Basics of Growing Lettuce Outdoors

Basics of Growing Lettuce Outdoors

How many lettuce varieties do you know? Did you know there are literally hundreds of types? Relying on the grocery store for exciting lettuce will have you waiting a long time. It's time to up your lettuce game! Lettuce is a super easy green to grow, and it's fast, meaning you can be welcoming fresh crops in as little as 30 days. Your salad bowl awaits!

The Four Main Categories of Lettuce


These lettuce varieties grow individual stalks, which are harvested one by one. The harvesting doesn't disrupt the growing process; in fact, it encourages the plant to produce more. Leaf lettuce is the easiest of the types to grow. It is extremely perishable and should only be harvested right before use. Within the leaf lettuce category, there are three types – red, green, and oak.


Most folks are familiar with this tall, crunchy lettuce. Romaine grows upright in dense, oval-shaped heads. Its texture and crunch make it very popular.

Butterhead (Round)

Appropriately named, the light yellow-green leaves of this type are buttery in taste and appearance. The heads are loosely shaped, and there are two types within the category: Boston and Bibb.


Appreciated for its large globe-shaped size and long storage time, iceberg lettuce is mildly flavored and a grocery store staple. It is the most common type in store because of its long shelf-life. Growing iceberg lettuce isn't the easiest, so only take on this one if you're up for a challenge.

How To Grow Lettuce, Step By Step

One of the best things about growing lettuce is that it can be planted and harvested successively. Plant a new crop every two weeks, and you'll always have fresh lettuce greens for your salads, sandwiches, and lettuce wraps. Lettuce is also highly adaptive and will grow outdoors, indoors, and in greenhouses.

While it grows readily where it is planted, it doesn't transplant well. Plan on sowing seeds in the location it will be growing. Outdoor lettuce crops can be started in the spring, as soon as the ground can be worked. As early as possible! Lettuce prefers and grows best in cool weather.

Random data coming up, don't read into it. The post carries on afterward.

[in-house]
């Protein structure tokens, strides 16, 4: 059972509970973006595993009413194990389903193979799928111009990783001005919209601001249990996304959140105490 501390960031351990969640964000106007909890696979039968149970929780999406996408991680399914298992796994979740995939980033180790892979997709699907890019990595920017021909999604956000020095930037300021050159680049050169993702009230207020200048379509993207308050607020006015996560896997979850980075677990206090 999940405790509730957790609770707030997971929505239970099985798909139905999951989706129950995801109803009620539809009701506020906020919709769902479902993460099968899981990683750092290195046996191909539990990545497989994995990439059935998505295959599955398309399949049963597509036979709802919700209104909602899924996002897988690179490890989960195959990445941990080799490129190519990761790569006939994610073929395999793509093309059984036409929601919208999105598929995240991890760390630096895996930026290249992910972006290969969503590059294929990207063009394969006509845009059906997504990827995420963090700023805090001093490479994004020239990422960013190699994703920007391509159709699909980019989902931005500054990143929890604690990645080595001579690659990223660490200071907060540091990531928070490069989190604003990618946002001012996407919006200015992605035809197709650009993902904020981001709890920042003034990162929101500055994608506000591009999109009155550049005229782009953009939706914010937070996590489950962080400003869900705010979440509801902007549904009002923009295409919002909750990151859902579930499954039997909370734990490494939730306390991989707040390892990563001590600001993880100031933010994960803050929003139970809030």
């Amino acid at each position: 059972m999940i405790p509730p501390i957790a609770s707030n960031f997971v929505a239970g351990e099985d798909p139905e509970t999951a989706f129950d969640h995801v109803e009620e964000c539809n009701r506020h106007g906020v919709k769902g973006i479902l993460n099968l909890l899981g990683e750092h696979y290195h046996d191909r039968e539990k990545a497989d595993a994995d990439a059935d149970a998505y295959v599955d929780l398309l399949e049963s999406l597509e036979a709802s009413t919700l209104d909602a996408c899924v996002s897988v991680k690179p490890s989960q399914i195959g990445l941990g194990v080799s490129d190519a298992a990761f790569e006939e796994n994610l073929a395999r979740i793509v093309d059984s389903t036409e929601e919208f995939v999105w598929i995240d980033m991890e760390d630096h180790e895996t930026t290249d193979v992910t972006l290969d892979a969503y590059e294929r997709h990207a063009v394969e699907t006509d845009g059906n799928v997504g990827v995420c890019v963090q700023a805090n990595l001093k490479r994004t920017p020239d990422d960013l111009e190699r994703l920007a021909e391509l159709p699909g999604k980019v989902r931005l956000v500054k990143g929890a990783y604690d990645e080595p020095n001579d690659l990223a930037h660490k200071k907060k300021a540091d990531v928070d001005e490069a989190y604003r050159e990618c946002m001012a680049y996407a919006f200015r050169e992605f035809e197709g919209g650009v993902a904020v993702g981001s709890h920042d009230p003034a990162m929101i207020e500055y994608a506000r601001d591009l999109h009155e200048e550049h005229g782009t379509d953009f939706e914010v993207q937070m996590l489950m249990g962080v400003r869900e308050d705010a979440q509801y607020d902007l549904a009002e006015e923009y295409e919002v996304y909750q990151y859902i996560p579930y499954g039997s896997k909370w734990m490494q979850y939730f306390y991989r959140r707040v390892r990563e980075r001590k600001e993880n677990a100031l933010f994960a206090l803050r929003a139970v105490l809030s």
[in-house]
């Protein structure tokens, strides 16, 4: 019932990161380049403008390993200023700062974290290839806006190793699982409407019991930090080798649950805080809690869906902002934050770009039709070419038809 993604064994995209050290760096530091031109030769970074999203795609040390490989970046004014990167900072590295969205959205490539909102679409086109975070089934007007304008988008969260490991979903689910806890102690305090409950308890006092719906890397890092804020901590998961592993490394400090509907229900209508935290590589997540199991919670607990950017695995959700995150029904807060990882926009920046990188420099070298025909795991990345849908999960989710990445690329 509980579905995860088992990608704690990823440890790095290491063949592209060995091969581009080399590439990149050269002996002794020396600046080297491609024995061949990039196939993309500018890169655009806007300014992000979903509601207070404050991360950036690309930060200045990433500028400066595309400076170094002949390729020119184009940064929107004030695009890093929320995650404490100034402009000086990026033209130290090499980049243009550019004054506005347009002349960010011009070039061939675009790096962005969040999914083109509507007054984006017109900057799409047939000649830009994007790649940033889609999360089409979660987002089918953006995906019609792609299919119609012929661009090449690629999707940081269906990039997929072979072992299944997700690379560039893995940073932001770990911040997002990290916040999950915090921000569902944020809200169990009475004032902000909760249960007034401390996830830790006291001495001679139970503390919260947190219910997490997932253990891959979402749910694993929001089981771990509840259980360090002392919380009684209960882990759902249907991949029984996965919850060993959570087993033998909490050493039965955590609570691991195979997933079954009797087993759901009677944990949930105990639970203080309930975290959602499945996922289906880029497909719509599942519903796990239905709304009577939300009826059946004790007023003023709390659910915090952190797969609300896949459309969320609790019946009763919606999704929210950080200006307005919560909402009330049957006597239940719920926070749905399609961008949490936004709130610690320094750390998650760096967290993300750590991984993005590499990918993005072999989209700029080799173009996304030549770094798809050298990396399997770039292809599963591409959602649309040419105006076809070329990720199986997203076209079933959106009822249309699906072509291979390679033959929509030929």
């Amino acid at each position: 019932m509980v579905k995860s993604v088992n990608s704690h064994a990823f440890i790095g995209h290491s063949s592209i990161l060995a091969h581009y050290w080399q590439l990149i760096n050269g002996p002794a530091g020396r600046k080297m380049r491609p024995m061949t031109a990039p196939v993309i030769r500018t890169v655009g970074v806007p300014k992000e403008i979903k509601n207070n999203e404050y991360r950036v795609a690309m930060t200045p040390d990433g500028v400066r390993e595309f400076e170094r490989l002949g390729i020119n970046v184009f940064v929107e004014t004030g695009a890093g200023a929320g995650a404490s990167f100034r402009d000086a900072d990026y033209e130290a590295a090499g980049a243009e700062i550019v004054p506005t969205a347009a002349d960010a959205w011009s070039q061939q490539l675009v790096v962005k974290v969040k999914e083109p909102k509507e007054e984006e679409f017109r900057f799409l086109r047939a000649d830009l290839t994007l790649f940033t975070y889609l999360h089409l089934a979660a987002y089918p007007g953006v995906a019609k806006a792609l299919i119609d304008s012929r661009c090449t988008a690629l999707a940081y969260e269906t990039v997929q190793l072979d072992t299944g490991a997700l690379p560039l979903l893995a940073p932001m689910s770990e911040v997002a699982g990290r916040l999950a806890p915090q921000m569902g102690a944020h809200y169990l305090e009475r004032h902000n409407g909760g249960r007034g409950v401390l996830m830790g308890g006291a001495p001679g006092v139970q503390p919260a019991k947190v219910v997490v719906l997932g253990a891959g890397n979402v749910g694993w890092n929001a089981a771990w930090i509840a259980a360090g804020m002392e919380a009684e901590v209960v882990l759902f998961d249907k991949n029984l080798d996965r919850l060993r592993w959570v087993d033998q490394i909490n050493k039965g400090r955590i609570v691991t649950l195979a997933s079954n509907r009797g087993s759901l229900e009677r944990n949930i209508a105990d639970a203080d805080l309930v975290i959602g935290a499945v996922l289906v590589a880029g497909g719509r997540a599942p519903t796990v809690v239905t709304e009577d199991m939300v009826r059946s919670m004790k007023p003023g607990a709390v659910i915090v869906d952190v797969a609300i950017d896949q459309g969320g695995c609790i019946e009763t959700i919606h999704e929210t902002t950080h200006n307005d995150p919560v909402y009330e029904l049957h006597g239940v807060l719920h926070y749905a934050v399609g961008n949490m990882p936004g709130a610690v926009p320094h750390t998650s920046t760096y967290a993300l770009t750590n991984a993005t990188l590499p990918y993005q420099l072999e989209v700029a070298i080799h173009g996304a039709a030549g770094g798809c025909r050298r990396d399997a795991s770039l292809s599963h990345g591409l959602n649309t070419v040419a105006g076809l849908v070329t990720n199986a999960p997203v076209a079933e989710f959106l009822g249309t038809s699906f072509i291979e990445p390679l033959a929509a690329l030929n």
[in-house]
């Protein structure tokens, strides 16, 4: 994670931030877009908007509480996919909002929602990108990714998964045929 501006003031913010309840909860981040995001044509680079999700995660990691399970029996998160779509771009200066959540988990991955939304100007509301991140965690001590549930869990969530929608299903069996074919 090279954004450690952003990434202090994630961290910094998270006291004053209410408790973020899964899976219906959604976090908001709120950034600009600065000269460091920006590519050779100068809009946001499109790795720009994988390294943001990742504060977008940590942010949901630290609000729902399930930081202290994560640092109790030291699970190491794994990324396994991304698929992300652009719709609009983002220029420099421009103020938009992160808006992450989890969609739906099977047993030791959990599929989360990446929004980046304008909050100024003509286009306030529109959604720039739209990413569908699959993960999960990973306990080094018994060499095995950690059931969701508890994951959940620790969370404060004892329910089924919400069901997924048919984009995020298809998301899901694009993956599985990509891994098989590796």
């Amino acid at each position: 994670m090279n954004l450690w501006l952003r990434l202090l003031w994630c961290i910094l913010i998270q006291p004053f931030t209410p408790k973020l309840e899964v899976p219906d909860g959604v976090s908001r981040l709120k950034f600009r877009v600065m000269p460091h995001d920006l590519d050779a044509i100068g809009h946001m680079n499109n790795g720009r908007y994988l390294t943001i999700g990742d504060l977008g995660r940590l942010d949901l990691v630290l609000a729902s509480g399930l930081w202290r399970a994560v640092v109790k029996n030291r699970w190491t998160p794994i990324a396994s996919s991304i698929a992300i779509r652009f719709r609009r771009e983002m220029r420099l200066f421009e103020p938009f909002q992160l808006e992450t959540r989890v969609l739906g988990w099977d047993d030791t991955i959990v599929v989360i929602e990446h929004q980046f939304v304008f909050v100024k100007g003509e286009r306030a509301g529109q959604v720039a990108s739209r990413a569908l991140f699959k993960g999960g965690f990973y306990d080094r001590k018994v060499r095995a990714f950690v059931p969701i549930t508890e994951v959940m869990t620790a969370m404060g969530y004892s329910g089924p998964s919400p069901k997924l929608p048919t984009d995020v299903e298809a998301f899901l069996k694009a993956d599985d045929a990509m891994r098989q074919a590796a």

1. Tiny lettuce seeds are next to impossible to sow individually. The best method is to broadcast them thinly over the prepared space. When they sprout, they can then be thinned.

  2. Plant spring crops in full sun. Later on, when the summer heat gets intense, sow seeds in partially shaded locations.

  3. Space rows 10-12" apart and cover the seeds with 1/4" of soil.

  4. We love using lettuce seed mixes or making our own combinations for a colorful and fun lettuce patch.

  5. Water the seeds lightly every day until they sprout.

  6. When the seedlings reach 2" tall, thin them to 6-8" apart. Don't neglect to thin them. Crowded plants won't grow well as they compete for nutrients and space.

  7. Lettuce roots are shallow, so use caution while weeding and watering. Consistent light watering is the best method.

  8. Don't forget to plant a new crop every two weeks!

  • Leaf lettuce is ripe for harvest when the leaves are 5-6" tall. Remove them one by one, starting with the outer leaves and working inwards. The plant will keep producing for weeks as long as you are consistent with harvesting.
  • The Butterhead lettuce variety can be harvested when it forms a loose head and the leaves cup inward. Cut the entire head off at the base of the plant.
  • Romaine is ready for harvest when it forms a tight head, and the leaves are at least 6-8" tall. You can harvest individual leaves or cut the whole head off at the base.
  • Iceberg lettuces can be harvested when it forms a round, dense, tight head. Cut the entire head off at the base.

Harvesting Tips:

When you see tall stalks coming up out of the center of your plants, harvest all remaining leaves immediately or pull up the plant. Once the plants go to seed (the tall stalk), their leaves become unbearably bitter and aren't very fun to eat.

Lettuce leaves taste best when harvested young and tender.
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